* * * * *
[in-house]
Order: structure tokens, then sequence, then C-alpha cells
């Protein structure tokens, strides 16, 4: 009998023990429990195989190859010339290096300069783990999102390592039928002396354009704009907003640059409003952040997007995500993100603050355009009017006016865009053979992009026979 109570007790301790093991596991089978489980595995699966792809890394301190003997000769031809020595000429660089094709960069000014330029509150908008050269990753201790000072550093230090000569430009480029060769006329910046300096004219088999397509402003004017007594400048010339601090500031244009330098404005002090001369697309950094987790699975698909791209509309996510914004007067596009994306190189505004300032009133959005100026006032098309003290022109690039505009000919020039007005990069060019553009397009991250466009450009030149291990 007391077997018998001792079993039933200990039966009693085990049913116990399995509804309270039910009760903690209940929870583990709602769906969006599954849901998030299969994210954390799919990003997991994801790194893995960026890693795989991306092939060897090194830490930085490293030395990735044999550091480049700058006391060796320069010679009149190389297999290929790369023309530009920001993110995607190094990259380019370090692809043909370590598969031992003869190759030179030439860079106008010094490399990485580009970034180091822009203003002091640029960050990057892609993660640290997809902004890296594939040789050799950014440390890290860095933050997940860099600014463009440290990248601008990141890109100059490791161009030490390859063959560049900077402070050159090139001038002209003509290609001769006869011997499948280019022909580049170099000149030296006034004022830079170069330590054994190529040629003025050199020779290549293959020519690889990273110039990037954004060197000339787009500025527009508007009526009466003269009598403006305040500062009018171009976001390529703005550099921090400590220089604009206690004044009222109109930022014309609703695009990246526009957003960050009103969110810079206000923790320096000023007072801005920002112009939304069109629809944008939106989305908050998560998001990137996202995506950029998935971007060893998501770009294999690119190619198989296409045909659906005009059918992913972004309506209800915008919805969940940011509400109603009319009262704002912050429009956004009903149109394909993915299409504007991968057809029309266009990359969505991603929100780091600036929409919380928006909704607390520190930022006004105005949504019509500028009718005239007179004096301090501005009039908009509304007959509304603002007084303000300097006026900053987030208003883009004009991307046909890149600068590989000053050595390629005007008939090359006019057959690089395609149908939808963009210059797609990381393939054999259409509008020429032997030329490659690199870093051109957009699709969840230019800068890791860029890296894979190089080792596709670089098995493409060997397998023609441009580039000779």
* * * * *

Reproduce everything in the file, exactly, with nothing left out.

[in-house]
Order: structure tokens, then sequence, then C-alpha cells
């Protein structure tokens, strides 16, 4: 009998023990429990195989190859010339290096300069783990999102390592039928002396354009704009907003640059409003952040997007995500993100603050355009009017006016865009053979992009026979 109570007790301790093991596991089978489980595995699966792809890394301190003997000769031809020595000429660089094709960069000014330029509150908008050269990753201790000072550093230090000569430009480029060769006329910046300096004219088999397509402003004017007594400048010339601090500031244009330098404005002090001369697309950094987790699975698909791209509309996510914004007067596009994306190189505004300032009133959005100026006032098309003290022109690039505009000919020039007005990069060019553009397009991250466009450009030149291990 007391077997018998001792079993039933200990039966009693085990049913116990399995509804309270039910009760903690209940929870583990709602769906969006599954849901998030299969994210954390799919990003997991994801790194893995960026890693795989991306092939060897090194830490930085490293030395990735044999550091480049700058006391060796320069010679009149190389297999290929790369023309530009920001993110995607190094990259380019370090692809043909370590598969031992003869190759030179030439860079106008010094490399990485580009970034180091822009203003002091640029960050990057892609993660640290997809902004890296594939040789050799950014440390890290860095933050997940860099600014463009440290990248601008990141890109100059490791161009030490390859063959560049900077402070050159090139001038002209003509290609001769006869011997499948280019022909580049170099000149030296006034004022830079170069330590054994190529040629003025050199020779290549293959020519690889990273110039990037954004060197000339787009500025527009508007009526009466003269009598403006305040500062009018171009976001390529703005550099921090400590220089604009206690004044009222109109930022014309609703695009990246526009957003960050009103969110810079206000923790320096000023007072801005920002112009939304069109629809944008939106989305908050998560998001990137996202995506950029998935971007060893998501770009294999690119190619198989296409045909659906005009059918992913972004309506209800915008919805969940940011509400109603009319009262704002912050429009956004009903149109394909993915299409504007991968057809029309266009990359969505991603929100780091600036929409919380928006909704607390520190930022006004105005949504019509500028009718005239007179004096301090501005009039908009509304007959509304603002007084303000300097006026900053987030208003883009004009991307046909890149600068590989000053050595390629005007008939090359006019057959690089395609149908939808963009210059797609990381393939054999259409509008020429032997030329490659690199870093051109957009699709969840230019800068890791860029890296894979190089080792596709670089098995493409060997397998023609441009580039000779």